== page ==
UC earthquake researcher to receive prize in US

24 March 2016

Professor Brendon Bradley will be presented with a prestigious Earthquake Engineering Research Innovation Prize at a ceremony in the United States next month.

UC earthquake researcher to receive prize in US

University of Canterbury Professor Brendon Bradley will be presented with a prestigious Earthquake Engineering Research Innovation Prize at a ceremony in the United States next month.

University of Canterbury Professor Brendon Bradley will be presented with a prestigious Earthquake Engineering Research Innovation Prize at a ceremony in the United States next month.

A professor in UC’s Department of Civil and Natural Resources Engineering and Deputy Director of QuakeCoRE: The Centre for Earthquake Resilience, Dr Bradley has been recognised for his innovative and significant contributions to earthquake engineering research and practice.

Dr Bradley will be awarded the 2015 Shah Family Prize at the international Earthquake Engineering Research Institute (EERI) Annual Meeting in San Francisco on 7 April. The EERI annually awards the Shah Prize to young professionals and academics for creativity, innovation, and entrepreneurial spirit in the field of earthquake risk mitigation and management.

The citation for the Shah Prize notes: “EERI recognises Dr Bradley's prolific research contributions spanning many disciplines in earthquake engineering, his leadership in highly collaborative international research efforts, and his ongoing efforts to disseminate research to practice and to the public”.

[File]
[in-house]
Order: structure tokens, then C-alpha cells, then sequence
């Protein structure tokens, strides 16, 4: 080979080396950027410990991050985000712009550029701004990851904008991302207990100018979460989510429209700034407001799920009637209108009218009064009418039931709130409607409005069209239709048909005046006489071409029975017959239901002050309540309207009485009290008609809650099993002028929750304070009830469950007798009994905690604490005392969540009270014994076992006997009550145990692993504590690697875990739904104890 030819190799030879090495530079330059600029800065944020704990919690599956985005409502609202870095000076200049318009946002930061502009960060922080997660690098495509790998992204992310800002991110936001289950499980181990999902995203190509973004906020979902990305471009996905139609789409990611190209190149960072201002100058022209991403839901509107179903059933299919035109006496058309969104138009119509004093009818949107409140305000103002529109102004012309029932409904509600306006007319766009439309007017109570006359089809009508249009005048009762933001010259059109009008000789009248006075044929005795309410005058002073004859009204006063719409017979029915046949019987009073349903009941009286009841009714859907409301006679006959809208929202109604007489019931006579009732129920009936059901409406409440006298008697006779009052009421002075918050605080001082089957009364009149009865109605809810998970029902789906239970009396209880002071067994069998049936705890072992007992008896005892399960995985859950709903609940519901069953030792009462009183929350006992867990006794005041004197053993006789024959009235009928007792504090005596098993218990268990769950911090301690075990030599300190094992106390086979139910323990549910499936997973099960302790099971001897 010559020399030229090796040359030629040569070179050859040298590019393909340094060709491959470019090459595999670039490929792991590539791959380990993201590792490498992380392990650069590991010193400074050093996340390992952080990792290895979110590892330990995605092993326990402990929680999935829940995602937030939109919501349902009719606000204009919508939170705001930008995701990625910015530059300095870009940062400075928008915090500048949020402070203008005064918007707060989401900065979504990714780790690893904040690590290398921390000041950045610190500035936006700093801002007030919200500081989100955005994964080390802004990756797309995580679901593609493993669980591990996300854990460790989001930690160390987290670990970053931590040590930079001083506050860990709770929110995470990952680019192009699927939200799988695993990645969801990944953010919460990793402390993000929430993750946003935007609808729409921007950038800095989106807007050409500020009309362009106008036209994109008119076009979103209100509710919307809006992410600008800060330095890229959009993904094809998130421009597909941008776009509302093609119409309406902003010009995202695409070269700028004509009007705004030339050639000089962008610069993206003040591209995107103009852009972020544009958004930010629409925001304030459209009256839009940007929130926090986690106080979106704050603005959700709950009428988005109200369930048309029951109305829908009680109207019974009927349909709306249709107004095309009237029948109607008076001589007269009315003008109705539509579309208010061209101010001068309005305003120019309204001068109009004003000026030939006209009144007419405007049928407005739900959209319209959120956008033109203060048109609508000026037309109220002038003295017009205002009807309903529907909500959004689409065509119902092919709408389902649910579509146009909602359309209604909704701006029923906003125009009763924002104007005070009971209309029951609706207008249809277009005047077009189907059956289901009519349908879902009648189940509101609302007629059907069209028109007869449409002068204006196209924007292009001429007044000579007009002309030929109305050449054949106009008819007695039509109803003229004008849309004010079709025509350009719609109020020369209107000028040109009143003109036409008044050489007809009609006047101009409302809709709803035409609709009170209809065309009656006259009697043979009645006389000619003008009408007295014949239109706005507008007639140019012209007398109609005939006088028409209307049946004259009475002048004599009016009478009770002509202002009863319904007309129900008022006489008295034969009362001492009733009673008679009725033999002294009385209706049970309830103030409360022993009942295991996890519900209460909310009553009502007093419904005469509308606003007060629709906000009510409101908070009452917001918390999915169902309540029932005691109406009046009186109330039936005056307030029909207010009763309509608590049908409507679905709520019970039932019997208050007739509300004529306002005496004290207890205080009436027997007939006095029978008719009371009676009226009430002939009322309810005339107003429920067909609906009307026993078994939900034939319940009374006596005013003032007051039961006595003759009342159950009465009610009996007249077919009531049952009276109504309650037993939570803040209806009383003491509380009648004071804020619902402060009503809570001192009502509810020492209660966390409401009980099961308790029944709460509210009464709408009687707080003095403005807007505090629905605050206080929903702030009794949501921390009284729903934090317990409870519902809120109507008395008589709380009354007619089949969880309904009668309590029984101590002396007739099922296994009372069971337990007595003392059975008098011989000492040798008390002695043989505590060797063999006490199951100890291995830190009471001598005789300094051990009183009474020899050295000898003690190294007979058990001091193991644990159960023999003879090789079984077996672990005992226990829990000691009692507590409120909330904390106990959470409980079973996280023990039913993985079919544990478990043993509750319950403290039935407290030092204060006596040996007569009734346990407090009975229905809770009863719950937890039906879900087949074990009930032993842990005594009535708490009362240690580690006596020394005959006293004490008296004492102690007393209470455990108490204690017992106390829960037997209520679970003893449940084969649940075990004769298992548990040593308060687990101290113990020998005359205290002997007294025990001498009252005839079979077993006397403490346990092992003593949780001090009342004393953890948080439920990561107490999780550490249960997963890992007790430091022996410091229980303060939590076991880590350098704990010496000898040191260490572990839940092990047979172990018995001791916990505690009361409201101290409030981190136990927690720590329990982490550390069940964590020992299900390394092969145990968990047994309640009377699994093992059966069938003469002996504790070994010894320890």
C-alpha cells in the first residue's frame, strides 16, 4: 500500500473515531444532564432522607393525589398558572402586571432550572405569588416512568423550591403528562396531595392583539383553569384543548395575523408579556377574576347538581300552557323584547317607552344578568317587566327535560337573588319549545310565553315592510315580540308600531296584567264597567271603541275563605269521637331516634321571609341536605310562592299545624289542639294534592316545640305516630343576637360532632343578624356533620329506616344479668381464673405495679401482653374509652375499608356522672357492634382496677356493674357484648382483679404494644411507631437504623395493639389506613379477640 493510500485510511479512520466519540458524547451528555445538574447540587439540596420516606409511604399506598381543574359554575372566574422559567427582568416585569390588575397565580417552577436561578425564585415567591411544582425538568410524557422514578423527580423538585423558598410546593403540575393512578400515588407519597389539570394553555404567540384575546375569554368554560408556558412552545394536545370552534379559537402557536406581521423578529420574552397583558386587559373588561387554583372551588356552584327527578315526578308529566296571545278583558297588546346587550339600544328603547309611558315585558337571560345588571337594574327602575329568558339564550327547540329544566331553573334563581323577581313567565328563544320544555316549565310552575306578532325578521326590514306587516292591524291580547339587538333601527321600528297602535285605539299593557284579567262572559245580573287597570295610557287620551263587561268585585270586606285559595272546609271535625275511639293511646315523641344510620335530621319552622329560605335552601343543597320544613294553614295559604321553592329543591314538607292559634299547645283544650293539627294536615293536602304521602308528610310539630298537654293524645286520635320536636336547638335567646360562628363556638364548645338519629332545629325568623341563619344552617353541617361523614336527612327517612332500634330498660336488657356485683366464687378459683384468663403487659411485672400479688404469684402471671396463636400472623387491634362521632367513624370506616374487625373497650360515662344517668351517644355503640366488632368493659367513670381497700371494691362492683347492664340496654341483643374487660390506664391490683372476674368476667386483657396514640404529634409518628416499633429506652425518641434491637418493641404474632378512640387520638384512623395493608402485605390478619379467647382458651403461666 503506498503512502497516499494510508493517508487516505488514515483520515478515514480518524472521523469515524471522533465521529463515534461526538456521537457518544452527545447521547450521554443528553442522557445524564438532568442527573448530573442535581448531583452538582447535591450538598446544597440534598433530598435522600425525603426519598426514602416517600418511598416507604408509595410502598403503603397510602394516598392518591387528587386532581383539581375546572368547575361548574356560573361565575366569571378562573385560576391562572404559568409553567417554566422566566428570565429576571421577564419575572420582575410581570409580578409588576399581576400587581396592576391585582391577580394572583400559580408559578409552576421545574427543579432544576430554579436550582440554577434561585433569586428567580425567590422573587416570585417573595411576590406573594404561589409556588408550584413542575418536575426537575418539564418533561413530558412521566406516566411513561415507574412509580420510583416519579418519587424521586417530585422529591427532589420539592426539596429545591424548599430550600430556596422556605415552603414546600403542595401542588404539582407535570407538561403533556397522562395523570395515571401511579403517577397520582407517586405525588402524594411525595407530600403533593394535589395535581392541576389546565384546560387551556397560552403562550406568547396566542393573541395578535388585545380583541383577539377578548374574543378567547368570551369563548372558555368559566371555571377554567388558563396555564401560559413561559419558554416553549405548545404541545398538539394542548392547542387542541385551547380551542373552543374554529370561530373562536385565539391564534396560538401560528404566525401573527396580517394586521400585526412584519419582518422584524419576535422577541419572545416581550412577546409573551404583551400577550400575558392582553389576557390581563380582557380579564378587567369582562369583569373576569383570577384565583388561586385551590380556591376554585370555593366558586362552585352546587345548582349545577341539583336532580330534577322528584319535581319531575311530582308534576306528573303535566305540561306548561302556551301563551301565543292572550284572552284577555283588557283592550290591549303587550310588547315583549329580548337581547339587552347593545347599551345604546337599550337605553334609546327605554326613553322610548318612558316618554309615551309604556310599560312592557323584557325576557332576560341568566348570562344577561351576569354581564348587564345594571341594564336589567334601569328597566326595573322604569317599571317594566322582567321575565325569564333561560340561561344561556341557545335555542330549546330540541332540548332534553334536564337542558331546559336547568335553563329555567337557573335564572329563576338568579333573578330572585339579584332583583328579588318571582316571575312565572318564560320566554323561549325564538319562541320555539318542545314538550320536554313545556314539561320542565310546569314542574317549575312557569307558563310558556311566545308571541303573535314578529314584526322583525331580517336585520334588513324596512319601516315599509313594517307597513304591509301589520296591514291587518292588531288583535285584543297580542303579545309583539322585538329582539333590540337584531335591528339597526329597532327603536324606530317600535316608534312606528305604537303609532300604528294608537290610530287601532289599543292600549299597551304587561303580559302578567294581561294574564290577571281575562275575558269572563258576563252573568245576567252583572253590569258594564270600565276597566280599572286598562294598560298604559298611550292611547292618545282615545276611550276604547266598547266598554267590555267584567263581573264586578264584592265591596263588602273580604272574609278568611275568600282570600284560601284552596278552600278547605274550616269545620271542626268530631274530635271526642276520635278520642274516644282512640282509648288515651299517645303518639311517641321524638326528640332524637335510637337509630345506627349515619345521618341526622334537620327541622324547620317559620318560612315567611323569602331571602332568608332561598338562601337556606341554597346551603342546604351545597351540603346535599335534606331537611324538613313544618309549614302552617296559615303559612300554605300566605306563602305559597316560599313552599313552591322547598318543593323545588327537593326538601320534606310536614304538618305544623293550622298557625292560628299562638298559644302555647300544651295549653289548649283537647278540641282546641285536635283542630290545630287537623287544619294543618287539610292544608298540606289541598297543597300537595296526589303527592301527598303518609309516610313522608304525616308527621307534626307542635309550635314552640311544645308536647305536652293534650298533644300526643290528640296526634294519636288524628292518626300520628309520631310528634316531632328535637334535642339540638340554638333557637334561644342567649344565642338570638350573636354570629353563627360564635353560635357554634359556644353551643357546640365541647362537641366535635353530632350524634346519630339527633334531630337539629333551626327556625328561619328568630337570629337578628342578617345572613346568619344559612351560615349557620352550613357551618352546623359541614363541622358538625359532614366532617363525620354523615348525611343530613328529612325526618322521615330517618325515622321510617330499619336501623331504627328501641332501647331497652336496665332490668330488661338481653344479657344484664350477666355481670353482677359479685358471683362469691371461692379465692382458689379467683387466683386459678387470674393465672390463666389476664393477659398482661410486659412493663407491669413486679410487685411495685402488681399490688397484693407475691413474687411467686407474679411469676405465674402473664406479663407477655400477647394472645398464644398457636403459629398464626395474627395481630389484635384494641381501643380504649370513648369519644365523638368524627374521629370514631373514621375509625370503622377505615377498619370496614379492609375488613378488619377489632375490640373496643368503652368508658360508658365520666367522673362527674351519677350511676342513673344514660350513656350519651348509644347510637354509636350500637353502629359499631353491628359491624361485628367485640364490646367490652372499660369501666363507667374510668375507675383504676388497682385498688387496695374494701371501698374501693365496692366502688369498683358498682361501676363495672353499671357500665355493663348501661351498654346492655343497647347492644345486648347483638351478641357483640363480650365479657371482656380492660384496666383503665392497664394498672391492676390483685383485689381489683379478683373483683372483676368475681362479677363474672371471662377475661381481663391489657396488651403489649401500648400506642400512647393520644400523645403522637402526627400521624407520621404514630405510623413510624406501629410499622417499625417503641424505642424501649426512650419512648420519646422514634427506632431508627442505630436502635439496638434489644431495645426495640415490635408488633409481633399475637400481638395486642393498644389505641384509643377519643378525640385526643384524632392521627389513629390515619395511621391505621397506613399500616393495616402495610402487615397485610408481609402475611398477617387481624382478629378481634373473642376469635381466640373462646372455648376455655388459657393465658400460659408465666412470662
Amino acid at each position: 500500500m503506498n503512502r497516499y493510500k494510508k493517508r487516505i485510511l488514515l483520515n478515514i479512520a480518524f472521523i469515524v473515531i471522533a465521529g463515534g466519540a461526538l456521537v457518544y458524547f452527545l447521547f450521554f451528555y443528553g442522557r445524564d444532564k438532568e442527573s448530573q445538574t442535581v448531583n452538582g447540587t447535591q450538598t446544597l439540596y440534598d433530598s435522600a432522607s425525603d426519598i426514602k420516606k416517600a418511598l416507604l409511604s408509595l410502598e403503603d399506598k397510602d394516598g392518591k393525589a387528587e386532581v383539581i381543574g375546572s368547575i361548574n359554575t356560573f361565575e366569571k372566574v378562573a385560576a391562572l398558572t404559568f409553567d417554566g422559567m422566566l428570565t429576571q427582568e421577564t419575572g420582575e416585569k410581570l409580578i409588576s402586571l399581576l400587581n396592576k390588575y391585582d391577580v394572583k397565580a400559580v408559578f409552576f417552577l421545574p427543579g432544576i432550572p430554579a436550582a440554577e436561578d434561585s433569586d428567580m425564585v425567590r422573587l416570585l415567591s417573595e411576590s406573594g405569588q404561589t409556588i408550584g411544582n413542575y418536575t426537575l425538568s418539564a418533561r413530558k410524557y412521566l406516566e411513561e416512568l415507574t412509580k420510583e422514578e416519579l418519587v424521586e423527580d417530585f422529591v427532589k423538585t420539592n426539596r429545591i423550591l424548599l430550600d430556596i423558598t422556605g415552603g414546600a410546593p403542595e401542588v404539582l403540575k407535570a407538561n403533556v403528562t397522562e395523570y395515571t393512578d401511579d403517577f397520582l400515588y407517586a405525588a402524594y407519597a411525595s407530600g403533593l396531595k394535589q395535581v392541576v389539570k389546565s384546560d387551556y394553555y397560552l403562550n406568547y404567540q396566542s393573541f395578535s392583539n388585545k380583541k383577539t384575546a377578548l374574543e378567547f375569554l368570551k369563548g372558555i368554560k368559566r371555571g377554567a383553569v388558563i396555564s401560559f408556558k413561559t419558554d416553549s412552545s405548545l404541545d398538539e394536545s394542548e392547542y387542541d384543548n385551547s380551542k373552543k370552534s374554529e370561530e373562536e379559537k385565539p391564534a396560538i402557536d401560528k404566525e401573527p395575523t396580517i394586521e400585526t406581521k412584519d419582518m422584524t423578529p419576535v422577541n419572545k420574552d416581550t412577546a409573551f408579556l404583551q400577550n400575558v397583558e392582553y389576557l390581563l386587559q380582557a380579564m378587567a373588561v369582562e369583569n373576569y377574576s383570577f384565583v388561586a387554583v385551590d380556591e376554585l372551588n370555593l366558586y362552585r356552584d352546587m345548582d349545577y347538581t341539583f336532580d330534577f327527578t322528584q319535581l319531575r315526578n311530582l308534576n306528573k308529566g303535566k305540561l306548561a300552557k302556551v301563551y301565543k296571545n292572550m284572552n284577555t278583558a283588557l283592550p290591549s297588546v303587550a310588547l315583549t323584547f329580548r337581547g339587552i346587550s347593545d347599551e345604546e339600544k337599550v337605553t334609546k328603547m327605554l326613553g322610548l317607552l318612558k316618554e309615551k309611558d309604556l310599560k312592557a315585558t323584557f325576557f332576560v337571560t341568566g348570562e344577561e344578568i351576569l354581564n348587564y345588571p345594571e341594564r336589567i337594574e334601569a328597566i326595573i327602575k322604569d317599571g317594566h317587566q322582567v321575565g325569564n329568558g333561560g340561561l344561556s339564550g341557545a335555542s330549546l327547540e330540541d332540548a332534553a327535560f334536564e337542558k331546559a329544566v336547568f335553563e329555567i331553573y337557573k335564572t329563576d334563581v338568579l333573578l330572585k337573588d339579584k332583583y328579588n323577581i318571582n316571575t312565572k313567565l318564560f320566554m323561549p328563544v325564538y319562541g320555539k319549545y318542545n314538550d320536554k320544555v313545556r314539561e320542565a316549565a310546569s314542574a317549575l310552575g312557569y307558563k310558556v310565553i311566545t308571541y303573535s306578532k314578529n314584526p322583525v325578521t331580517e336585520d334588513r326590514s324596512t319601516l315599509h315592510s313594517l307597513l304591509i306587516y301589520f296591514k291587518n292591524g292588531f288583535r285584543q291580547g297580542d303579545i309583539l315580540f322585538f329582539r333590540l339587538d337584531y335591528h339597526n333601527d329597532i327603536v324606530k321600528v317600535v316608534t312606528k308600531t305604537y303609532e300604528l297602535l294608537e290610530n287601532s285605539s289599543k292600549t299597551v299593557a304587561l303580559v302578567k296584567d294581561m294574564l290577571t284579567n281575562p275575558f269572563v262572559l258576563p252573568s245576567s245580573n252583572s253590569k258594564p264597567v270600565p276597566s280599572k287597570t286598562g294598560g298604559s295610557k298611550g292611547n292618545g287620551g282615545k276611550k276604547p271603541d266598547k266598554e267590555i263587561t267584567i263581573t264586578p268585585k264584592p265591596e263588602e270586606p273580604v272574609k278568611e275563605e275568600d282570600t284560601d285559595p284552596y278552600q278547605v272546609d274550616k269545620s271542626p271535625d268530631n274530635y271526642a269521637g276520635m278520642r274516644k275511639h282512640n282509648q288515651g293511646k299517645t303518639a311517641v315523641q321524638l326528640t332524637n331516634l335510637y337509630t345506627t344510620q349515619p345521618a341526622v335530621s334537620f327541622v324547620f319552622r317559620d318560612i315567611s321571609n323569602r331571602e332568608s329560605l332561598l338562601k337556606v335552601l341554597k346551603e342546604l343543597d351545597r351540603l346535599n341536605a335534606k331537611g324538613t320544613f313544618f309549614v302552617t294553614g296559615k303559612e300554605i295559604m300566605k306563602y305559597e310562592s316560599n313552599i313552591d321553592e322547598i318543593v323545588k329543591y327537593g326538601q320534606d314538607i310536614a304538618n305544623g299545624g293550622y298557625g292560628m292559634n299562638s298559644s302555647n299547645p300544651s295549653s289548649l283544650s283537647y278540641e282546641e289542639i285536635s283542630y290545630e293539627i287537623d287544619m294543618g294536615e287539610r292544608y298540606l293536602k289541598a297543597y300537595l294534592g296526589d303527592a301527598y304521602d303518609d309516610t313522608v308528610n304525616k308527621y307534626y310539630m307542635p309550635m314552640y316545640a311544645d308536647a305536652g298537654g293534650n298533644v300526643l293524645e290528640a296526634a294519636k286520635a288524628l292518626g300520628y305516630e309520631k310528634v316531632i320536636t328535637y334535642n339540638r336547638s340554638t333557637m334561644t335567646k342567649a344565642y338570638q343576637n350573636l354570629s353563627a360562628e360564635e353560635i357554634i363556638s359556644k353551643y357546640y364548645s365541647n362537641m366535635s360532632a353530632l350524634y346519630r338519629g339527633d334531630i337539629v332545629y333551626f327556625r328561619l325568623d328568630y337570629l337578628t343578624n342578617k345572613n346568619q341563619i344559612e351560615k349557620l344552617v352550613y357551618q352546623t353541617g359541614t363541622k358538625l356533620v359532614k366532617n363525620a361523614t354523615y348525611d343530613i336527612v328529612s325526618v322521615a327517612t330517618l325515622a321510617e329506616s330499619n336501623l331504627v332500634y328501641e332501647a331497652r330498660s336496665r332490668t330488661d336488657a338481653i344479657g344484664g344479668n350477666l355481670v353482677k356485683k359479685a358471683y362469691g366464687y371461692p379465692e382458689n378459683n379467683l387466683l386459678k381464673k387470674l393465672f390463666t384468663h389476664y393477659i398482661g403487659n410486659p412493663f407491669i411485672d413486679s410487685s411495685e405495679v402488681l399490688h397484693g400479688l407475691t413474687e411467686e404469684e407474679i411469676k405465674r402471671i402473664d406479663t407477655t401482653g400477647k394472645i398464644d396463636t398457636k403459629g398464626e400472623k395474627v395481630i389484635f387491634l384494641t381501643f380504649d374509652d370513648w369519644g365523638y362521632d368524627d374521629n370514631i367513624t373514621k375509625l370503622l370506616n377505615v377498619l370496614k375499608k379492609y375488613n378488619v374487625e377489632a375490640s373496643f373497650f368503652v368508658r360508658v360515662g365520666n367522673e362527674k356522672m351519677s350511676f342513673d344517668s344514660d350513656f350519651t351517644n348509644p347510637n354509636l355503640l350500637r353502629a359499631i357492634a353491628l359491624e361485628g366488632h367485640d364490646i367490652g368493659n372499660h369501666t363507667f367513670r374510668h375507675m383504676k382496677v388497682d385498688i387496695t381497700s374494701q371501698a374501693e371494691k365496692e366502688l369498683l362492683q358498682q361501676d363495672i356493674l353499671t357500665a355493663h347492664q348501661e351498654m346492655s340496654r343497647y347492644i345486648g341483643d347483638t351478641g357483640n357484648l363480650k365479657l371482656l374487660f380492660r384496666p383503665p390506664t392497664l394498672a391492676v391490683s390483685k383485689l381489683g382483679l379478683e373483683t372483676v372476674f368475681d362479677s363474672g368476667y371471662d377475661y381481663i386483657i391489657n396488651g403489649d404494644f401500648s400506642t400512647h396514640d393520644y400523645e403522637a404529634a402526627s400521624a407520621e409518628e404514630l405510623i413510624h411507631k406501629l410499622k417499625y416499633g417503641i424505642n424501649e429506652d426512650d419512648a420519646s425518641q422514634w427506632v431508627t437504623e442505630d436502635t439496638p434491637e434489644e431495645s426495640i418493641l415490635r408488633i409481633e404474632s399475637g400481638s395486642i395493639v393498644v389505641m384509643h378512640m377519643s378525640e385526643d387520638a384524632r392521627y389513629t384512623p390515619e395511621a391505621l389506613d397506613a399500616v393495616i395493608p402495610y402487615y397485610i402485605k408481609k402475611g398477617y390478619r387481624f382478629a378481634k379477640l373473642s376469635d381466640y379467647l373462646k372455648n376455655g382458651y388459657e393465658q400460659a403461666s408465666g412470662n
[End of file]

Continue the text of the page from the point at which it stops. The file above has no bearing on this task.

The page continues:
Dr Bradley has contributed to research studies on the 2010-2011 Christchurch earthquakes, and played a significant role in reshaping consideration of earthquake motions and seismic design in New Zealand. He co-led the establishment of QuakeCoRE, New Zealand's National Centre of Earthquake Resilience at UC, and serves as its first Deputy Director.

“It’s an honour to be internationally recognised by EERI for the work that collaborators and I have undertaken over the past decade.  It has been extremely rewarding working towards understanding the many lessons from the Canterbury earthquakes with amazing New Zealand and international colleagues, and very satisfying to see many of our research outputs having a measurable impact in the way in which Christchurch is rebuilt, as well as being used for other national and international projects,” Dr Bradley says of the announcement.

In 2014, Dr Bradley was honoured as the youngest individual to receive the Shamsher Prakash Research Award, the most prestigious international award in geotechnical earthquake engineering, and, in 2015, was the youngest recipient of the Young Research Award given by the International Society for Soil Mechanics and Geotechnical Engineering's Technical Committee on Earthquake Geotechnical Engineering and Associated Problems (TC203).

A leading researcher and scientist in several emerging fields of earthquake engineering, Dr Bradley is known for his empirical analysis and physics-based simulation of ground motion intensity, and his development of a generalised conditional intensity measure (GCIM) approach for ground motion selection. His open-source implementation of GCIM is now widely employed by research groups around the world.

 

For further information please contact:
Margaret Agnew
Senior External Relations Advisor
Communications and Engagement
University of Canterbury
Ph: (03) 364 2775
Mobile: 027 5030 168
margaret.agnew@canterbury.ac.nz

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